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Vernal Musings


Tags: spring, crocus

Created: 4/21/2013      Updated: 8/10/2016

Sow the radishes and pop in the pansies!  It’s spring! 

I don’t mind telling you folks; when your job is all plants all the time, spring is a pretty big deal.  No more waiting, no more desperately ogling seed catalogs in a darkened office or checking the potted palms for watering again. Time to get moving.

I should say time to stay moving. We’ve already got the beds raked out and the veggie garden sown and the Butterfly Haven replanted and the pansies in and so on and so forth.  Next week, plants arrive for the expansion of the Wickham Butterfly Garden, and before you know it we’ll be firing up the lawn tractor.  Spring doesn’t slow down; it only accelerates, until the heat of July finally forces it to sit down in the shade with a glass of lemonade. April is the time when a gardener must shake himself free from the grey slumber of winter, grab a rake, and start rebuilding the atrophied muscles and calluses he will need to keep pace.

It might sound to you like I’m complaining, but nothing could be further from the truth. I am so ready to be surrounded by green, growing things, even if half of them are weeds I need to pull. It’s not that I hate winter. Every season has its charms. But there’s something about spring. Something beyond the warmth and beauty. Something about the resilience of life, the renewing power of change, the hopefulness of a world made young...Sorry, I seem to be waxing spiritual. Hard to avoid at this time of year.

I feel fortunate to live in Chicago, where spring is a full season long, unlike father east or south, where it often seems like little more than a two-week argument between Old Man Winter and the May Queen.  Back east, everything would be brown one day and green the next, leaving precious little time to savor the yearly miracles of bursting buds and stretching stalks. But here, day after day brings new developments that can be watched, reported on, and discussed with fellow springtime aficionados. Elms are blooming.  Tulips are up early this year. Saw my first violet today. To a gardener, this is a rewarding conversation.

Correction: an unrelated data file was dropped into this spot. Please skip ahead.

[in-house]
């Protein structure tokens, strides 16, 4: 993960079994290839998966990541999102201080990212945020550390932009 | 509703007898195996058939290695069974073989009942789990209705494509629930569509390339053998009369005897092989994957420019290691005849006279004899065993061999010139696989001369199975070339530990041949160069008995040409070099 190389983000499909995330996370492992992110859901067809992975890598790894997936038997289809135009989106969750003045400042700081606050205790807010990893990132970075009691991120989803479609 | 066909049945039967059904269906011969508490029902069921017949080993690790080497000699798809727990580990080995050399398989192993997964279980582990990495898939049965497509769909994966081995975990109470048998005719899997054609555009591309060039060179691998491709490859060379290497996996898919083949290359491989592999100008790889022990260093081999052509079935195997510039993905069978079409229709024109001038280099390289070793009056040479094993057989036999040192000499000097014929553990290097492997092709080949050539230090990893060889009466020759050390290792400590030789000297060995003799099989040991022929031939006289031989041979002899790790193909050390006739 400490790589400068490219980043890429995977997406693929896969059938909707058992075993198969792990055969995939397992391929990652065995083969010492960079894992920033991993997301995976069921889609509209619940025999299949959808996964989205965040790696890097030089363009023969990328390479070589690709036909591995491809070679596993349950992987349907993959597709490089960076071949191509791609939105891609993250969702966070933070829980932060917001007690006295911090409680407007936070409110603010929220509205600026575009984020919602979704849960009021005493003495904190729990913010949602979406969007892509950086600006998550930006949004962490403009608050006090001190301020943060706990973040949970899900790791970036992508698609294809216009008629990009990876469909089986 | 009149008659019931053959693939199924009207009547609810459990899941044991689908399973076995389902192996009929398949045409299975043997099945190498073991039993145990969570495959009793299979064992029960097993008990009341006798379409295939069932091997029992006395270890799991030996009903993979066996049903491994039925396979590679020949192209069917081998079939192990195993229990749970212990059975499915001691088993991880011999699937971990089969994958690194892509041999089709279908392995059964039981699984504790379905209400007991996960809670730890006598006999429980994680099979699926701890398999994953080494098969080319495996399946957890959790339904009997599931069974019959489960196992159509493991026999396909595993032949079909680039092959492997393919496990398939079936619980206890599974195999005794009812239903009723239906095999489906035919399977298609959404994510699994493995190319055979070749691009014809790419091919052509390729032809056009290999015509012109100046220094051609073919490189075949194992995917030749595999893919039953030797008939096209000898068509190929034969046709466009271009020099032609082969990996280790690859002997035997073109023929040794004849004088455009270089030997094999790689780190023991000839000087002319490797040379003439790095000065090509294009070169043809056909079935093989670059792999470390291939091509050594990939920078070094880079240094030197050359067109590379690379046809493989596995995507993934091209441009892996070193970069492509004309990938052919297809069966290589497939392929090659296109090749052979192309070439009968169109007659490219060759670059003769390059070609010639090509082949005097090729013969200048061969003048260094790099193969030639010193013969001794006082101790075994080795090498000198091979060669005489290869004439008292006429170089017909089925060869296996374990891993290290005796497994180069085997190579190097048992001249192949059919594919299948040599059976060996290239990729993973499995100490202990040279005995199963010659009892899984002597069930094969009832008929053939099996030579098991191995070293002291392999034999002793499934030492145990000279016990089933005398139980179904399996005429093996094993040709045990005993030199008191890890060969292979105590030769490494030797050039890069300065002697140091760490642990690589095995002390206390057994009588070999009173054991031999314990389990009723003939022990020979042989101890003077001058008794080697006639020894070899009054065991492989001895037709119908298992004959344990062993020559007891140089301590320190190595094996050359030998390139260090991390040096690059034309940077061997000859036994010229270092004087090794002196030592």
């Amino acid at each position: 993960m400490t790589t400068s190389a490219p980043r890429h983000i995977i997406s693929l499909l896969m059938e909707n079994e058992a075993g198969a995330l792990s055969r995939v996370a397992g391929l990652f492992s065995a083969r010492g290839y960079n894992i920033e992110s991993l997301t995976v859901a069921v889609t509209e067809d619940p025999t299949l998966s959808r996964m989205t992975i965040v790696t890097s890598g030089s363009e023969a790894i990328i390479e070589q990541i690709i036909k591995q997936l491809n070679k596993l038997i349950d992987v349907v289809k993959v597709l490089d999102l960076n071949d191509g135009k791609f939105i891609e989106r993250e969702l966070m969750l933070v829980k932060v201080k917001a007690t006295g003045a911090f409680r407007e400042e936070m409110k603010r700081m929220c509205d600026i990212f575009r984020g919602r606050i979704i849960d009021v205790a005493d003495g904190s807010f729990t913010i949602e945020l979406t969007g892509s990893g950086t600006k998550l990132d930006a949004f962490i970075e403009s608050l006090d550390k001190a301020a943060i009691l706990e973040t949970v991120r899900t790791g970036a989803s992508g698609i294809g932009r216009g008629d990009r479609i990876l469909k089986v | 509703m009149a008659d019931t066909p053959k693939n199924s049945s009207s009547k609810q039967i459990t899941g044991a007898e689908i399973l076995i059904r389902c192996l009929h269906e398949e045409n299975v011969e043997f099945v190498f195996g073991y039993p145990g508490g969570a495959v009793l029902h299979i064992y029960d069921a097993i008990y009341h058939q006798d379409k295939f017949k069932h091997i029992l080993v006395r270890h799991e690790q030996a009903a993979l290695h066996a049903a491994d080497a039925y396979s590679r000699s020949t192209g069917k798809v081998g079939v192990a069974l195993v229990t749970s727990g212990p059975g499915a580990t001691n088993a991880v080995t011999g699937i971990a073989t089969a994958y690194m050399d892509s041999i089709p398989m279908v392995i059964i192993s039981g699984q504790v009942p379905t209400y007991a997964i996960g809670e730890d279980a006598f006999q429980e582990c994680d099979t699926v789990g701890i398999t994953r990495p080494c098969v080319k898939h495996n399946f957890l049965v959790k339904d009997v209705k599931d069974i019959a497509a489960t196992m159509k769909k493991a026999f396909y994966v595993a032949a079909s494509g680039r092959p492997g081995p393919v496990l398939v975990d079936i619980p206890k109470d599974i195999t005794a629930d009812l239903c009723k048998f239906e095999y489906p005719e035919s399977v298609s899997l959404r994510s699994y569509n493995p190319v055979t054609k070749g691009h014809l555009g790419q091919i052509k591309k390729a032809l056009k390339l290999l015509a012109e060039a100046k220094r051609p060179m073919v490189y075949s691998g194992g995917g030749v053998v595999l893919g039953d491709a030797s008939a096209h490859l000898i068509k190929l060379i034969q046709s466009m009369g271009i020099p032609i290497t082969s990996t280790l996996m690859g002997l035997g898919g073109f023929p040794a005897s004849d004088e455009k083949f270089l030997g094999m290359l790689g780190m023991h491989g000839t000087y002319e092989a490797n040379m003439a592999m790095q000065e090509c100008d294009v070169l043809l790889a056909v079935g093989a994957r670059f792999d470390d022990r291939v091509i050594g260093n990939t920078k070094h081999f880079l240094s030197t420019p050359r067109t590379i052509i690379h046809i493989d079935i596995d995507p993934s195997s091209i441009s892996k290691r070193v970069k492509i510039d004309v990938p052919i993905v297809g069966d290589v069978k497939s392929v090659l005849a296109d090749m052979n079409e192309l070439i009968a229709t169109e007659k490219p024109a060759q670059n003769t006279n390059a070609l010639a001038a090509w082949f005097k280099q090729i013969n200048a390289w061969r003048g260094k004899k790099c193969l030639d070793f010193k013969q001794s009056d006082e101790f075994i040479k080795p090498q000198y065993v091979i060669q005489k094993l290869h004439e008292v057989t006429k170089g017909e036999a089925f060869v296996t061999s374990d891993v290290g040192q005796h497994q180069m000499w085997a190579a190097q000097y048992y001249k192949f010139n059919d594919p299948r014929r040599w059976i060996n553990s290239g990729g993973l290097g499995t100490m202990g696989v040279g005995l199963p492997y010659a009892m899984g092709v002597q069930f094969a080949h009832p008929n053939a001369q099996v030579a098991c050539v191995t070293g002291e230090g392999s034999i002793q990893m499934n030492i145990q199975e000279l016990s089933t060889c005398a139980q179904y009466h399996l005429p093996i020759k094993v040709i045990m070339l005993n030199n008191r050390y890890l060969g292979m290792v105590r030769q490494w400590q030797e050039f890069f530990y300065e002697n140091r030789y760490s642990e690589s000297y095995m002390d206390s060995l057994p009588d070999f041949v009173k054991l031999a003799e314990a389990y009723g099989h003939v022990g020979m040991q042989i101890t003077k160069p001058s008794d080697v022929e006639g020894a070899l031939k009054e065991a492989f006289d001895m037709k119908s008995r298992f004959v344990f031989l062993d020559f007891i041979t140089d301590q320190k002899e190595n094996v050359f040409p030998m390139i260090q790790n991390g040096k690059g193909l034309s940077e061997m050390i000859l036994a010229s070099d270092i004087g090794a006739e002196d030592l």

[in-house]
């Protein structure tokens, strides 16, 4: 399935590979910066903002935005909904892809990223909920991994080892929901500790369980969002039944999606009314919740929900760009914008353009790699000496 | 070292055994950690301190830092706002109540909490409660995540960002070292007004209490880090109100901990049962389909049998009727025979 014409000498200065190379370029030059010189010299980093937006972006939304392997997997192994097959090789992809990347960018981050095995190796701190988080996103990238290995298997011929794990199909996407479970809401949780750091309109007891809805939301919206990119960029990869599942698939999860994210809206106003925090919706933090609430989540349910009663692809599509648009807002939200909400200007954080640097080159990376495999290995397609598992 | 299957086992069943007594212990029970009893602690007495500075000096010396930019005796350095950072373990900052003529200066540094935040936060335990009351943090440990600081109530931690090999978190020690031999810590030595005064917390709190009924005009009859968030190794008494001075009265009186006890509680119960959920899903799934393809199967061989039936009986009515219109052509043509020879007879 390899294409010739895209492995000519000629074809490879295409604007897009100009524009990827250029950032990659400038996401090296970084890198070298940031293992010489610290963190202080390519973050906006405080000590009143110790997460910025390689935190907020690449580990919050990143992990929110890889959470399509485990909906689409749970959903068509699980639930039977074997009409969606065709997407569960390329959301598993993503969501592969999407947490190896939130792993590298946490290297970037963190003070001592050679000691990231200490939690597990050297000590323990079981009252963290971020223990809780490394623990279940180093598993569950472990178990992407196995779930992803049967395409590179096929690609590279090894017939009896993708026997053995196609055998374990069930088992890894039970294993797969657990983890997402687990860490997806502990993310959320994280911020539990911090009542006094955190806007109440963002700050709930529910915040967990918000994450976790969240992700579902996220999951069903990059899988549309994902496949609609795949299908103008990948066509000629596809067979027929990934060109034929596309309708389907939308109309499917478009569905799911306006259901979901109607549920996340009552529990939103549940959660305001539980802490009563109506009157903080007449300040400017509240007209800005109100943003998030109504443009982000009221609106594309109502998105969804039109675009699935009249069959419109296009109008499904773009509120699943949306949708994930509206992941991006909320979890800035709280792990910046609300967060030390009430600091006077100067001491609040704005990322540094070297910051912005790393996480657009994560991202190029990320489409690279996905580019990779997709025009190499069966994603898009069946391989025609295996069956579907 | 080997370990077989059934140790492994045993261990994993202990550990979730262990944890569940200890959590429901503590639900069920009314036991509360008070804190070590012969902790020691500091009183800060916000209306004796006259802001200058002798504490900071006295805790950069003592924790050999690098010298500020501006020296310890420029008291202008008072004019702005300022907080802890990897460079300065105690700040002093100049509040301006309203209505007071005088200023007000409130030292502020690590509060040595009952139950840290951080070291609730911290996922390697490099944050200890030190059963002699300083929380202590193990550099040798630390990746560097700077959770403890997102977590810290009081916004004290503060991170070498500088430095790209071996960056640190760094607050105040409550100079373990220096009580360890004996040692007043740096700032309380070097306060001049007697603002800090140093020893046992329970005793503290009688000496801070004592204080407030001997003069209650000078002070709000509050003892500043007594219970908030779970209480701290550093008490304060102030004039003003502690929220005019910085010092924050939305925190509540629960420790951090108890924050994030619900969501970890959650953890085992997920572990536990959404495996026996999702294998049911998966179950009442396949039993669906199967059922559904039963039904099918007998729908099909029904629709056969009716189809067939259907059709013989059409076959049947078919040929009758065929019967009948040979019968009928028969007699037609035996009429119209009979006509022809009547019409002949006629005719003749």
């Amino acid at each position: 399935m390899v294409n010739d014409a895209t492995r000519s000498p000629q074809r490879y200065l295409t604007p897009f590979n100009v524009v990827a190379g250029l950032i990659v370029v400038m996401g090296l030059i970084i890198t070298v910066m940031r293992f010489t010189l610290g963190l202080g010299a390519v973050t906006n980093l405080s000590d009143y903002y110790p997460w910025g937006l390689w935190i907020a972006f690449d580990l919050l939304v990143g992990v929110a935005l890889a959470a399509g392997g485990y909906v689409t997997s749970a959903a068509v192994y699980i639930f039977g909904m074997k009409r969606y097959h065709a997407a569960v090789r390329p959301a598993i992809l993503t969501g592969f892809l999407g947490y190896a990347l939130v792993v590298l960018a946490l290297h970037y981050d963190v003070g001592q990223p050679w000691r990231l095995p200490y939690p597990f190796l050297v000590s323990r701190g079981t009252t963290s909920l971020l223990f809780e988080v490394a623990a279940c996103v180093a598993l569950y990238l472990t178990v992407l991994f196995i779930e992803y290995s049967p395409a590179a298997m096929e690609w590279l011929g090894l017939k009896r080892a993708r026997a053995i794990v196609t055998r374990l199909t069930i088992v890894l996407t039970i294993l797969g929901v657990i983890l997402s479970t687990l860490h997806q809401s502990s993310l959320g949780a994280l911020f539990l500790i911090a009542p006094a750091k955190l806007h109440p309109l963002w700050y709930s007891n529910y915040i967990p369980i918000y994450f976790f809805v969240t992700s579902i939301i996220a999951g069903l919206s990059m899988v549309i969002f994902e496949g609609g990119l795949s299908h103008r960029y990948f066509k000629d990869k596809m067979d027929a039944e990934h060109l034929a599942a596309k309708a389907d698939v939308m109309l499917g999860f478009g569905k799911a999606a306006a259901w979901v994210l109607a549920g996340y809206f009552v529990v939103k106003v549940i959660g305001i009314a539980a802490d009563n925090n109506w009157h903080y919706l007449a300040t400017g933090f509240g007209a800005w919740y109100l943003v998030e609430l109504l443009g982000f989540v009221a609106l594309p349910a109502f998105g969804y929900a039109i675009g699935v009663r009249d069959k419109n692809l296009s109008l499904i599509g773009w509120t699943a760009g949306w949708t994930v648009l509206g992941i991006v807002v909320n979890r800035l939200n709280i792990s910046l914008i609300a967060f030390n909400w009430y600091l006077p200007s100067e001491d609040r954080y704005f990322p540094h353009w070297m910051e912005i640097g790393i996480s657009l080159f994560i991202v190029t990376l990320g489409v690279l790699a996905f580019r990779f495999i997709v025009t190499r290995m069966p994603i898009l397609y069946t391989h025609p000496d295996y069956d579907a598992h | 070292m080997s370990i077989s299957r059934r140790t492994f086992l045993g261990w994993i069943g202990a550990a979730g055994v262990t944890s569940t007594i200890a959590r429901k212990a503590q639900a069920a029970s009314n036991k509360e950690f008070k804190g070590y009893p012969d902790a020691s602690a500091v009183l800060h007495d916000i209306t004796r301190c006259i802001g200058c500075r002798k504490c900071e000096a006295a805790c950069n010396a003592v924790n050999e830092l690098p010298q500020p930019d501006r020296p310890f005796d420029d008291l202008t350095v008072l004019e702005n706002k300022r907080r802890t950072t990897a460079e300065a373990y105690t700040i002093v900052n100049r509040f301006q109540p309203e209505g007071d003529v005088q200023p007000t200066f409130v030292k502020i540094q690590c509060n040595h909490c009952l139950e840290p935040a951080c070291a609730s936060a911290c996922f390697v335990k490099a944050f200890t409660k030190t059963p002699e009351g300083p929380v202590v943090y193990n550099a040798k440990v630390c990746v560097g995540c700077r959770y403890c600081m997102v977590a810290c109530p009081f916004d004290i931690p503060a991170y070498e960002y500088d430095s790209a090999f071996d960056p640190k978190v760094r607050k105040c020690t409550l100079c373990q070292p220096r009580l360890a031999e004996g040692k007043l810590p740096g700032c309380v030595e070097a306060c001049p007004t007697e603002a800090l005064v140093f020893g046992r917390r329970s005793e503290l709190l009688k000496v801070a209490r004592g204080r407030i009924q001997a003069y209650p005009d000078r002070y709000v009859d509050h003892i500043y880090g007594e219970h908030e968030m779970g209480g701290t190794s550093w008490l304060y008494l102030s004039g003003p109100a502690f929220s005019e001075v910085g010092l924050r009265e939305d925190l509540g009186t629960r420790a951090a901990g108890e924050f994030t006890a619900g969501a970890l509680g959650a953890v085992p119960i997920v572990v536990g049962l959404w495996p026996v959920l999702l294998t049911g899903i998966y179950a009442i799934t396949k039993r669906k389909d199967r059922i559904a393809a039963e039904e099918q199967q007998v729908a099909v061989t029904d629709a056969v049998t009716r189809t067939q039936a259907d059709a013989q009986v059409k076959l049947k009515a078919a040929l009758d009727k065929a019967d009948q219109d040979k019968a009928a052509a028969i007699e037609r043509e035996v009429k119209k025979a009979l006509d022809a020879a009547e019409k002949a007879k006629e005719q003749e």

My favorite moment every spring comes early on, often in March. It’s the moment when I spot my first crocus flower of the season. Be it yellow or purple, that speck of color is nothing less than shocking to an eye lulled to complacency by winter’s stark palette. For a moment, that shock seems to resonate, excite, and compel like the very spark of life itself. It’s as if that little crocus has a message for me: Change has come. Wake up. Get moving. Be a part of it all.

Thanks little guy.  I’m on it.

Seth Harper, Horticulturist


No Comments

  • Heather H said (on 5/2/2013 )

    You're right on my spiritual wavelength! I live in West Virginia, where spring comes much earlier. I used to believe it came like an argument between winter and summer, but I've had the immense privilege to really watch closely this year, since I now stay at home. It starts in February with barely perceptible changes, day by day - a branch buds, the grass greens, the first snowdrop blooms in the immense carpet on the slope behind the house. We've gone through forsythia and are into wild bluebells now. I don't know their real name, but they pop up everywhere. Each day is a new revelation, a new reminder that life goes on in spite of our winters.

  • Jeanine Turner said (on 5/2/2013 )

    Not only are you one of nature's great caretakers you are valued wordsmith and eloquent writer. Your words could spur even the most callouss to take notice of the small wonders of life.

    Your energy and passion are missed here in Baltimore.

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